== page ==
Different Architectural Designs

by Rob Wagner; Updated September 26, 2017
Different Architectural Designs

Dozens of architectural designs have been employed over the centuries that are often aesthetically pleasing but hardly practical for modern living. Today's building designs are heavily influenced by what is called the Chicago School of Architecture, a late-19th-century movement led by such men as Louis Sullivan and Frank Lloyd Wright. This movement ushered in the modern skyscraper and residential style of simple, symmetrical interior and exterior designs that are also functional.

Modern

The Westin Bonaventure Hotel of Los Angeles is an example of modern architecture.

Modern architecture follows the simple design philosophy that "form follows function." Modernist styles employ simple forms that are more related to functional uses but still pleasing to the eye. It's the current popular architectural design used today mostly in commercial buildings in urban centers and suburban areas, according to greatbuildings.com.

Romanesque

Romanesque is a relatively modern interpretation of the architecture found in medieval Europe. Gothic styling and circular and pointed arches are primary components. Architect Henry Hobson Richardson designed Boston's Trinity Church, which was built from 1872-1877, as a testament to Romanesque design, according to greatbuildings.com.

Victorian

Interior of the Bradbury Building of Los Angeles.

Victorian architecture was popular from about 1837 to 1901 and named for the reign of England's Queen Victoria. It employs a combination of brick, sandstone and wood to execute eclectic flourishes, gingerbread styling, circular turrets and elaborate dormers. George Wyman's 1889-1893 Bradbury Building in Los Angeles is a prime example, according to greatbuildings.com and victoriastation.com.

Art Deco

The Golden Gate Bridge is an exercise in Art Deco architecture

Art Deco personified the 1920s and 1930s decorative movement that was popularized in graphic design, automobiles and even wristwatches. Art Deco's sweeping, if not majestic, lines defined industrial design. New York's Chrysler and Empire State buildings illustrate the height of the movement, according to greatbuildings.com and archiseek.com.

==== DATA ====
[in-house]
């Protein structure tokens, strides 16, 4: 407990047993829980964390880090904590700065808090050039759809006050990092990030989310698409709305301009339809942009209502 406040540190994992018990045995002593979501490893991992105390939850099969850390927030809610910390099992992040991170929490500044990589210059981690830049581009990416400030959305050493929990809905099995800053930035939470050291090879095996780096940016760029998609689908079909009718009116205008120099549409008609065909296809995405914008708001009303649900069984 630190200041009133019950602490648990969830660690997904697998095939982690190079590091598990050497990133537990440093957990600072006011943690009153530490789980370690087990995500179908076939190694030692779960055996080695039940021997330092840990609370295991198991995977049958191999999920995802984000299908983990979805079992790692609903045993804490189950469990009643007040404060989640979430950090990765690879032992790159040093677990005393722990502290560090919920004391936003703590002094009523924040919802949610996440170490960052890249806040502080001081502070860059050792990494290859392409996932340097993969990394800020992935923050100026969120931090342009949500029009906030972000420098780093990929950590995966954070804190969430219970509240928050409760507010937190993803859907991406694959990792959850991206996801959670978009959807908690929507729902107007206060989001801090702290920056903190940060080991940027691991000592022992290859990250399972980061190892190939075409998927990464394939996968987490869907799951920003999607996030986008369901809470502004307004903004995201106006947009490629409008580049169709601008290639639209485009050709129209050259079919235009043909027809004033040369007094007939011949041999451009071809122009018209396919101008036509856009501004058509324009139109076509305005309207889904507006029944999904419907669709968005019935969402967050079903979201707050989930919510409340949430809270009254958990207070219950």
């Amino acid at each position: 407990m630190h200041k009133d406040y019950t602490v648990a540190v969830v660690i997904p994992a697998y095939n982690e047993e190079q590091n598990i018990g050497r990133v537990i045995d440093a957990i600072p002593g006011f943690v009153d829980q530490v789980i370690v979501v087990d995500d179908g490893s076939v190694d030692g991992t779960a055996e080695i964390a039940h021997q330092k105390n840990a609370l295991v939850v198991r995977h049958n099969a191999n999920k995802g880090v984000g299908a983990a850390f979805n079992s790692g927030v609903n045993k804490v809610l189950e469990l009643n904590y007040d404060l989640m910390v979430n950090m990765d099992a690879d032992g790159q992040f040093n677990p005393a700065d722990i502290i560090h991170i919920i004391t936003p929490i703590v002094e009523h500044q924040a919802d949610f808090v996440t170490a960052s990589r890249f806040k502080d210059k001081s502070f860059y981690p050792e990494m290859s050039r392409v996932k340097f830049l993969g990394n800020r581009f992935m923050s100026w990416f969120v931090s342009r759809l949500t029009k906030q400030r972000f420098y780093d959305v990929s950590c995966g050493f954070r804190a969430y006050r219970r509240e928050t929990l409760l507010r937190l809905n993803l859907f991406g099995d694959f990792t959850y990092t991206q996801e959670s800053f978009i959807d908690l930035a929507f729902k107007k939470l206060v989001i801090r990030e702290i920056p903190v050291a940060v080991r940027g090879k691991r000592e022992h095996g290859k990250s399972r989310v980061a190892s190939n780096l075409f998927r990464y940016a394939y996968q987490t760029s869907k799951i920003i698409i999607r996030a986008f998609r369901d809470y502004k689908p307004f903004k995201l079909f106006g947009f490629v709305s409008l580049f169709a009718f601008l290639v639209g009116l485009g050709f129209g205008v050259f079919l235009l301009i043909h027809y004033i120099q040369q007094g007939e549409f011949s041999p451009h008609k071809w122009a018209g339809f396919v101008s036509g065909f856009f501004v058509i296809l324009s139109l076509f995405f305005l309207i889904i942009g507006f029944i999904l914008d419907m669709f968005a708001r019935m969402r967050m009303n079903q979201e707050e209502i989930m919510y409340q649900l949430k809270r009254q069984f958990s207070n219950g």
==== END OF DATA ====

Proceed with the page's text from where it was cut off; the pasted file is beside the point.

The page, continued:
Early Modern

Beaux-Arts touches top the Early Modern Wainwright Building in St. Louis.

Chicago architect Louis Sullivan employed early modern architecture that used elements of Neo-Gothic and Scottish Baronial designs as well as the Beaux-Arts movement in 19th-century France. These designs were overly ornamental and were not styled for practical use. Early Modernism bloomed, however, during the Industrial Revolution when materials for aesthetically pleasing designs could be inexpensively produced. Sullivan executed modern skyscraper designs, but provided Beaux-Arts flourishes at the top of some buildings, such as St. Louis' 1890 Wainwright Building, according to jan.ucc.nau.edu.

Art Nouveau

Art Nouveau harmonizes floral forms.

Art Nouveau is very much the antithesis of Victorian architecture by resisting clutter or eclectic designs with well-composed lines and arches similar to Arts and Crafts. Popular in the 1880s and 1890s, much of the decorative moldings are harmonized and derived from floral or other plant forms. It also adopted shell stylings that ultimately helped influence the Art Deco movement, according to greatbuildings.com.

Arts and Crafts

The Gamble House in Pasadena, Calif., is a Craftsman home.

The Arts and Crafts Movement, also known as Craftsman, originated chiefly among American architects from about 1880 and 1910. Applied most often to single family residences, these homes were immensely popular in California for its inexpensive wood construction, cross-ventilation system and decorative elements used in Art Nouveau and Art Deco. It also influenced interior design and furniture styling that remains popular today. The 1909 Gamble House in Pasadena, Calif., is an example of a Craftsman home, according to greatbuildings.com.

About the Author

Rob Wagner is a journalist with over 35 years experience reporting and editing for newspapers and magazines. His experience ranges from legal affairs reporting to covering the Middle East. He served stints as a newspaper and magazine editor in Saudi Arabia and the United Arab Emirates. Wagner attended California State University, Los Angeles, and has a degree in journalism.

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